Post-processing. No one wants to talk about it, but everyone working with metal additive manufacturing has to do it. …Right? While Rize is working to remove the pain of post-processing from plastic 3D printing processes, and Desktop Metal has been making headway with easily removable supports on the metals side, as of today there’s no easy answer for the problem of post-processing. It’s time-consuming, it’s messy, it’s expensive, and it can be pretty painful. Prolific designer Olaf Diegel certainly knows this, having bled for these efforts — and so he recently set out to showcase how design can help to work around this particular pain point. To make it even less painful, Diegel set out with a creative bent in mind.
The designer, who we’re largely familiar with through his creative instruments, including an aluminum 3D printed guitar, never shies away from a design challenge. Well-versed in design for additive manufacturing — to the point of teaching a recent course on the topic — Diegel is aware of the benefits and limitations of additive manufacturing. His work as an Associate Consultant with industry knowledge powerhouse Wohlers Associates, as well as a professor of product development at Sweden’s Lund University, speak to the breadth of his experience, and so it should be no surprise that this creative mind was up to a unique challenge recently: “What do you get for the man who has everything?”
“It all started in a conversation at a 3D printing event where I was talking to Torbjörn, the head of Lasertech (a Swedish metal AM company) and we thought it would make for a good metal demo and conversation piece,” Diegel tells 3DPrint.com of his most recent design undertaking.
“And, because over the past couple of years I have been doing more and more metal AM components, and I have had literally bleeding hands from having to remove support material from parts, it has given me a really good understanding of why designing to minimize post-processing is so important. Post-processing is the current Achilles heel of metal AM, because it takes such a lot of time (and therefore money). But, if the parts are designed correctly, this post-processing can be minimized.”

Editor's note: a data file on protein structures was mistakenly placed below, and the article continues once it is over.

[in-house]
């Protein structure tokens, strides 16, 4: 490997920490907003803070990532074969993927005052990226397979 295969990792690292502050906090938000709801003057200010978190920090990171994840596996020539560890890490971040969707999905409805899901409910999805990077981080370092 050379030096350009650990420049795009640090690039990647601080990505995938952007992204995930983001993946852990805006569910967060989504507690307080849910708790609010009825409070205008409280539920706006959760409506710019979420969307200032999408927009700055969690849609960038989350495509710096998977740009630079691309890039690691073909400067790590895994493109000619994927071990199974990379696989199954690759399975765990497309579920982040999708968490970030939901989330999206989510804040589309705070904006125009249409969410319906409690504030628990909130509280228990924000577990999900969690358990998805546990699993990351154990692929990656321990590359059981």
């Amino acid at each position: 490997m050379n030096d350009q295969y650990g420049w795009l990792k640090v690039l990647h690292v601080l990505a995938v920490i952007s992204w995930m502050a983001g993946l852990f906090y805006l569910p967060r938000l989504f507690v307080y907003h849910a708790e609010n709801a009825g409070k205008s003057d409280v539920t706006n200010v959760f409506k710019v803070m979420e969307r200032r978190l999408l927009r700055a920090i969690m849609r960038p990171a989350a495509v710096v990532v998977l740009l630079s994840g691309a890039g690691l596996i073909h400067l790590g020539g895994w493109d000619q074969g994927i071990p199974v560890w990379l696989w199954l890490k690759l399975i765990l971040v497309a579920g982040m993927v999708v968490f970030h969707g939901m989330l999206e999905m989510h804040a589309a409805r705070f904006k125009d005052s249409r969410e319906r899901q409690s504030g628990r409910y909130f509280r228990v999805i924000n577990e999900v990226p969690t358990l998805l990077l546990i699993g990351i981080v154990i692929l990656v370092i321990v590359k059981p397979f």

So, what does the man who can design anything make for the man who has everything? The answer is, of course, a desktop still.
Because who doesn’t want their own itty bitty desktop distillery? (Admittedly I didn’t know until this morning that I wanted one, but now I can’t un-know that…)
“It was a fun project because most of the stuff I work are more common engineering projects and, there is nothing at all wrong with that at all, but sometimes it’s nice just to be able to do something a bit more creative. Something that serves no real useful purpose, but is just plain fun!” Diegel explained to us of the spirit of this particular design challenge.
“So, when I got to work on designing the little still, I made it a point to make sure it was designed to use as little support material as possible. This would allow it to serve as a demo-piece (though slightly politically incorrect) on how to design for metal AM in such a way as to, as easily as possibly, go from the CAD part to the ready-to-use printed part.”